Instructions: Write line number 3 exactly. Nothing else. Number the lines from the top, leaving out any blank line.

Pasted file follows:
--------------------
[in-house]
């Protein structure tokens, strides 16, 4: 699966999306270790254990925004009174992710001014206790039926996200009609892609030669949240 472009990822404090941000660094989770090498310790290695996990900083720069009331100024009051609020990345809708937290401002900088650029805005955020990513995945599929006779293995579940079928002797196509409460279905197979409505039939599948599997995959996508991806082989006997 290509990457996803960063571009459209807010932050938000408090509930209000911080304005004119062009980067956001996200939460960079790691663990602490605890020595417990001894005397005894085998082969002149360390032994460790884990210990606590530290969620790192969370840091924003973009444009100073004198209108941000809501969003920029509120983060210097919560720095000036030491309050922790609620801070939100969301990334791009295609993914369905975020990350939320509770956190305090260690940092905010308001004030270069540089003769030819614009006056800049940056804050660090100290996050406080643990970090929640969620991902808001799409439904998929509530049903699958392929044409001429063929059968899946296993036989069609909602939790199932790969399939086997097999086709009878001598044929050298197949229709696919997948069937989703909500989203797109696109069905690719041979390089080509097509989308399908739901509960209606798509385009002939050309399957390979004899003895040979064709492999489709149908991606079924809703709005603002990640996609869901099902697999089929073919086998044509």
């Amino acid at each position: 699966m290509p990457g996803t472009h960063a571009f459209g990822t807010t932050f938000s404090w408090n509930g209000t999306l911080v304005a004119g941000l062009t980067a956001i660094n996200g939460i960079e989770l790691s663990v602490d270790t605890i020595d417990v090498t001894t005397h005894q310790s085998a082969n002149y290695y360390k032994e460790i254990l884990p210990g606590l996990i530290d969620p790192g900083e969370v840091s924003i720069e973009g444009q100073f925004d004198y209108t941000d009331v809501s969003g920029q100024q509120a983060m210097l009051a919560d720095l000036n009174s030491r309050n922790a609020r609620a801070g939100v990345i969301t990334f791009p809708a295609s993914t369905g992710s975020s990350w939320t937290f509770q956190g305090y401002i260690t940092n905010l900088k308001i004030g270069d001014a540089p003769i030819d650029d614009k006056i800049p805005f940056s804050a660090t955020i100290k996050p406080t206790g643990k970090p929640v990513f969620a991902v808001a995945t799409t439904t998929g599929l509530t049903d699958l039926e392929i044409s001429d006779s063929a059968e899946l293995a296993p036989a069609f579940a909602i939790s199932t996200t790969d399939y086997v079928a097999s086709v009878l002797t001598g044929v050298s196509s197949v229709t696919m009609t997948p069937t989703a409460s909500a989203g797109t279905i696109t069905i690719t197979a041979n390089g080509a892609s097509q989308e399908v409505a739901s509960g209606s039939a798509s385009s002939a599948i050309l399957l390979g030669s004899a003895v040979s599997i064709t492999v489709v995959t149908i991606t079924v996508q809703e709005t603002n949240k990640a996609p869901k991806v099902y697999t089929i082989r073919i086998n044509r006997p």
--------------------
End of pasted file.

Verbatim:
């Amino acid at each position: 699966m290509p990457g996803t472009h960063a571009f459209g990822t807010t932050f938000s404090w408090n509930g209000t999306l911080v304005a004119g941000l062009t980067a956001i660094n996200g939460i960079e989770l790691s663990v602490d270790t605890i020595d417990v090498t001894t005397h005894q310790s085998a082969n002149y290695y360390k032994e460790i254990l884990p210990g606590l996990i530290d969620p790192g900083e969370v840091s924003i720069e973009g444009q100073f925004d004198y209108t941000d009331v809501s969003g920029q100024q509120a983060m210097l009051a919560d720095l000036n009174s030491r309050n922790a609020r609620a801070g939100v990345i969301t990334f791009p809708a295609s993914t369905g992710s975020s990350w939320t937290f509770q956190g305090y401002i260690t940092n905010l900088k308001i004030g270069d001014a540089p003769i030819d650029d614009k006056i800049p805005f940056s804050a660090t955020i100290k996050p406080t206790g643990k970090p929640v990513f969620a991902v808001a995945t799409t439904t998929g599929l509530t049903d699958l039926e392929i044409s001429d006779s063929a059968e899946l293995a296993p036989a069609f579940a909602i939790s199932t996200t790969d399939y086997v079928a097999s086709v009878l002797t001598g044929v050298s196509s197949v229709t696919m009609t997948p069937t989703a409460s909500a989203g797109t279905i696109t069905i690719t197979a041979n390089g080509a892609s097509q989308e399908v409505a739901s509960g209606s039939a798509s385009s002939a599948i050309l399957l390979g030669s004899a003895v040979s599997i064709t492999v489709v995959t149908i991606t079924v996508q809703e709005t603002n949240k990640a996609p869901k991806v099902y697999t089929i082989r073919i086998n044509r006997p």